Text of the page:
Originally used as a penalty in early eating competitions, the ten-second rule rose to prominence with post-WWII suburban American youth as a popular gauge of foodstuff edibility after landing on the floor.
The Great Paris Escargot CelebrationEdit
The first recorded implementation of the ten-second rule occurred at the Great Paris Escargot Celebration of 1888 when Pierre "Amoureaux d'Escargot" LaRue disastrously allowed a heavily buttered crustacean to slip through his fingers and onto the table in front of him. The match referee allowed him to eat the snail, but only after punishing his clumsiness with ten seconds of penalty time added to his total. The gaffe allowed Andre "Mangeur de Fruits de Mer" Goulet to win the contest. The match has been largely forgotten to history, but its legacy has endured.
Ten-second rule rises in popularityEdit
Aristocratic society embraced the ten-second rule as a rousing joke at the dinner table. Diners who dropped food had to remain seated for ten seconds while others rose to greet dignitaries. Those who let food fall on their laps had to allow it to rest for a full ten seconds, thus staining fine dinner garments. It was a gentle but humiliating hazing among the elite.
Irish and Italian housemaids brought the ten-second rule home with them during the early 1920’s, and men quickly became enamored with the concept. While the women played by the patrician rules of the privileged and influential, men adopted a more rudimentary and carnal set of standards. If a piece of food fell from a mouth or plate, the man who dropped it had ten seconds to pick it up before someone else in the room had the right to use it as a projectile against him. The uses of the food as a tool of entertainment beyond eating lasted through the 1920s, but fell out of favor as food became scarce in the 1930s.
During the Great Depression, time restrictions were dissolved. Additionally, as soon as food became airborne, it was fair game to anybody else in the room. Contact with the floor seldom occurred during this period. During the World War II years, food dropped from mouths and plates immediately became the property of the United States. It was consequently shipped overseas to help the cause.
Competition with the five-second ruleEdit
During the 1960s, a fierce controversy arose when college students who had just discovered LSD and marijuana, noticed that the floors were dirtier than ever. Too stoned to pick up a broom and too poor to afford a vacuum cleaner, stricter guidelines were called for on the time food could remain edible after making contact with the floor. In an unlikely demand for more stringent regulations, the counterculture argued that floor conditions were so pitiful that even two seconds of contact between comestibles and low-lying surface areas could prove fatal. Conservative, cleaner members of the eating community struggled to keep the standard at the more dignified ten-second marker. Some, including a youth movement by a young Martha Stewart, insisted Congress enact a twenty-second benchmark.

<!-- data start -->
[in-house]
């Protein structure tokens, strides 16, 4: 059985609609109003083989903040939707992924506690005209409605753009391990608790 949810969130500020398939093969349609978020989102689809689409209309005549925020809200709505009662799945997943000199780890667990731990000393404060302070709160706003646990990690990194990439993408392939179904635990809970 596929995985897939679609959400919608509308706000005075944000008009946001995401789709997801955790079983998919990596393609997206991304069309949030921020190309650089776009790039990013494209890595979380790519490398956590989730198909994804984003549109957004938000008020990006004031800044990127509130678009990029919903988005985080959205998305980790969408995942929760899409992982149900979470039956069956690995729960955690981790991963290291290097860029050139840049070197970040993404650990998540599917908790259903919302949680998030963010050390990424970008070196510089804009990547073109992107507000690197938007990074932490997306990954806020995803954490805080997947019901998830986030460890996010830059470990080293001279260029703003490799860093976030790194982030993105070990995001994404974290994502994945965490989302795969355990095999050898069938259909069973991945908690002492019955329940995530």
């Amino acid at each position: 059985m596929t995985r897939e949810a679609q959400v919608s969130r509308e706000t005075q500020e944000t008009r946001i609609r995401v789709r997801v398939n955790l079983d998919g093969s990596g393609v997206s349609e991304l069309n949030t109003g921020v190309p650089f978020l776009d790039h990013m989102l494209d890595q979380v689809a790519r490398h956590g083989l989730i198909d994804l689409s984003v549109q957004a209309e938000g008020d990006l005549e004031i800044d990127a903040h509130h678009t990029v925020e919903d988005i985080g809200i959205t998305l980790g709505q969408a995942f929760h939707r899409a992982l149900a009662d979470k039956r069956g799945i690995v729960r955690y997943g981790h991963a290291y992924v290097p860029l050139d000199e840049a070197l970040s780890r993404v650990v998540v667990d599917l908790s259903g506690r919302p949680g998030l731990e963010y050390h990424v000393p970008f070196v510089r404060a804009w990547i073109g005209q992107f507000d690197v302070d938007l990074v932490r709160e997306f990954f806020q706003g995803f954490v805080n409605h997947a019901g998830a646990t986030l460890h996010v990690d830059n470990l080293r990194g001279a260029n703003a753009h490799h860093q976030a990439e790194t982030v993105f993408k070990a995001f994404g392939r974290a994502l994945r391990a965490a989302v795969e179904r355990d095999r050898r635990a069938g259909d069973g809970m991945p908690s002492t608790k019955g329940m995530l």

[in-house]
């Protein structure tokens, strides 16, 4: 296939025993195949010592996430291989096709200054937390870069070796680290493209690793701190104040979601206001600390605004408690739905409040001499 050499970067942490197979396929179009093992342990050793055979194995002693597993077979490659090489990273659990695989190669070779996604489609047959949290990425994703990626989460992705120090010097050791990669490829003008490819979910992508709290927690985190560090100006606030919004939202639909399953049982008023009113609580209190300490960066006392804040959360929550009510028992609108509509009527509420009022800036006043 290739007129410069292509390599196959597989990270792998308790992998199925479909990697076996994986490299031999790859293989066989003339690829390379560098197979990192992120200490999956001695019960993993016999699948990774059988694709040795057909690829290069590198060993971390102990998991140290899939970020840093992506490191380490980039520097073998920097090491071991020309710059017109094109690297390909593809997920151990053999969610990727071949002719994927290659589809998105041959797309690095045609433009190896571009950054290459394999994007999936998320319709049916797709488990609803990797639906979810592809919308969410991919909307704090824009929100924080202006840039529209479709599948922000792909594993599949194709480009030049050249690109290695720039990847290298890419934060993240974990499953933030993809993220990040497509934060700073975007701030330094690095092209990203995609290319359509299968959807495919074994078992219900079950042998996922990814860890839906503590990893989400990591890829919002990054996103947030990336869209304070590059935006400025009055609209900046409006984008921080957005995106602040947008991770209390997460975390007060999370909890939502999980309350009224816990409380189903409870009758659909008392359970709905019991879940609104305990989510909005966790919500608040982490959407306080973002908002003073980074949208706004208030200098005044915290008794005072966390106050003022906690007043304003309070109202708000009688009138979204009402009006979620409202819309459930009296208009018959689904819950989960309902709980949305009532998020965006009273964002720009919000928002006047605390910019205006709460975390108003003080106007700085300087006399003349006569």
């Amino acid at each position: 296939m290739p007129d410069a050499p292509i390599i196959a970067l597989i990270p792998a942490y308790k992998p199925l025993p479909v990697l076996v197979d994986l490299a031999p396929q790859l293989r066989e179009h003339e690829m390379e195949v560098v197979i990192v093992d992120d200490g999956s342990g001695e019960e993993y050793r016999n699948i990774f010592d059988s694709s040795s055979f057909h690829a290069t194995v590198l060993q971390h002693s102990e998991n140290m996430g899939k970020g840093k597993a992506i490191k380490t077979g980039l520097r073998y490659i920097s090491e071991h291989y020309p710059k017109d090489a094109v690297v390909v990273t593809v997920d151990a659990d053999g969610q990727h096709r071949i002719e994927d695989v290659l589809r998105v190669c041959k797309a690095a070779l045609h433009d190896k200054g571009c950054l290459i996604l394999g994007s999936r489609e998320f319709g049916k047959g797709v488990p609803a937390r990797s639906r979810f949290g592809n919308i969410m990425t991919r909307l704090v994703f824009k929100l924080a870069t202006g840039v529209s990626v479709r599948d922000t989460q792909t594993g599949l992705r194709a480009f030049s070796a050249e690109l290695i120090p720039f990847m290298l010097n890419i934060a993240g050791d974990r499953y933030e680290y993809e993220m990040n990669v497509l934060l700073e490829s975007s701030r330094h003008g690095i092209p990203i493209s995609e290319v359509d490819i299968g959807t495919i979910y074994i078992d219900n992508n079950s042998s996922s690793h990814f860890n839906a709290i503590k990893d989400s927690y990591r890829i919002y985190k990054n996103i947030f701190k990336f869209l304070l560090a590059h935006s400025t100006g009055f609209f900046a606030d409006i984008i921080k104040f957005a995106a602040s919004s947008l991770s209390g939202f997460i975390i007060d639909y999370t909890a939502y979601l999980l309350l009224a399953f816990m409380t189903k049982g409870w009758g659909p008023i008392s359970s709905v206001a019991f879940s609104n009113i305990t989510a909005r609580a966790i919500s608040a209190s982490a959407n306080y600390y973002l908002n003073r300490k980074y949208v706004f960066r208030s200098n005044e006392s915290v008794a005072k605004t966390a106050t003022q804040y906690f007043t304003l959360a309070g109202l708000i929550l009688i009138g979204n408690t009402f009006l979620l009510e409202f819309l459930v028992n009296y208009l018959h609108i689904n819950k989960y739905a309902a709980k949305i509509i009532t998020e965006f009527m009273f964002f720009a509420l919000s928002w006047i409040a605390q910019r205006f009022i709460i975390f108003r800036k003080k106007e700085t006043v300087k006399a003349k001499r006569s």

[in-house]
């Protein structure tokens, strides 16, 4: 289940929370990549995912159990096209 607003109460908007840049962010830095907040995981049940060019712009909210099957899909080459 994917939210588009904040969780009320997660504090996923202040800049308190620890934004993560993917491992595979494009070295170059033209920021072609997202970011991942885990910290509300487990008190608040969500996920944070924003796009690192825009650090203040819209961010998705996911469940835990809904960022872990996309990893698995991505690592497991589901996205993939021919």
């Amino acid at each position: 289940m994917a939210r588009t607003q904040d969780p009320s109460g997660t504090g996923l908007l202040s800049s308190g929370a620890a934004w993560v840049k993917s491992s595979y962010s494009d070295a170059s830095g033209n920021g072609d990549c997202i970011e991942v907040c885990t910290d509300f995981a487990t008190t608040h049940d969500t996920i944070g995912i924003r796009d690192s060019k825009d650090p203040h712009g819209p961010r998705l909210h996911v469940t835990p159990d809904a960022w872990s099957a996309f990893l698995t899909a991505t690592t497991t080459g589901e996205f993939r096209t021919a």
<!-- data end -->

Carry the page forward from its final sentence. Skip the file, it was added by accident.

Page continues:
The Haight Street TragedyEdit
On July 18th, 1967, 22 year-old transient Marcus “Moonbeam” Mantooth accidentally let a pot cookie slip from his hands. Unlike his usually methodical movements, attributed to near-constant ingestion of marijuana, Moonbeam made an acrobatic swipe to save his treat. Miraculously, he caught an edge, allowing only an incidental swipe with the carpet below. At the time regaled by friends and witnesses, Moonbeam devoured the cookie whole and enjoyed the evening. However, sometime after four in the morning, Moonbeam began complaining of stomach pains. He was later taken to a free clinic, where he contracted the meningitis that would claim his life (the stomach pains were determined to be an adverse reaction to sniffing gasoline). The senseless loss of life brought a new energy to the lower-second camp, and finally conservatives relented to halving the time under extenuating circumstances, hence giving legitimacy to the five-second rule.
Current state of the ten-second ruleEdit
While much has been done to chip away at its benchmark status, the ten-second rule remains a widely accepted norm for eating fallen victuals. Despite its reign as the status quo, the ten-second rule faces continuous pressure, both critically and legally. Lawmakers, citizens, and political actions groups continue to call for federally mandated restrictions. The Supreme Court of Tennessee recently ruled that the state government lacks the constitutional authority, nor the ability to monitor, infractions of a bill passed through the legislature to limit food/floor contact to eight seconds. It is likely that this case could come before the United States Supreme Court some time next year.
While there are those who purport that the rule arose entirely devoid of hard-science support, as a pragmatic response to the desire to eat that which would otherwise make one look desperate, it would be untrue to state that scientific theories to motivate it have not been put forward. The great Count von Zinzendorf is reported to have proposed the following scientific explanation: "Ten seconds is known with a substantial degree of accuracy to be the duration of the incapacitating concussion which floor-dwelling pathogens experience when hit by a fallen foodstuff. Germs are physically incapable of climbing onto the food which just hit them for at least ten seconds, thus we can confidently declare food 'safe' until the ten seconds have passed." A known derivative issue from Zinzedorf's explanation is the question of Impact Radius, which questions the degree to which food on the ground can be temporarily de-germed by dropping new food on top of or next to it.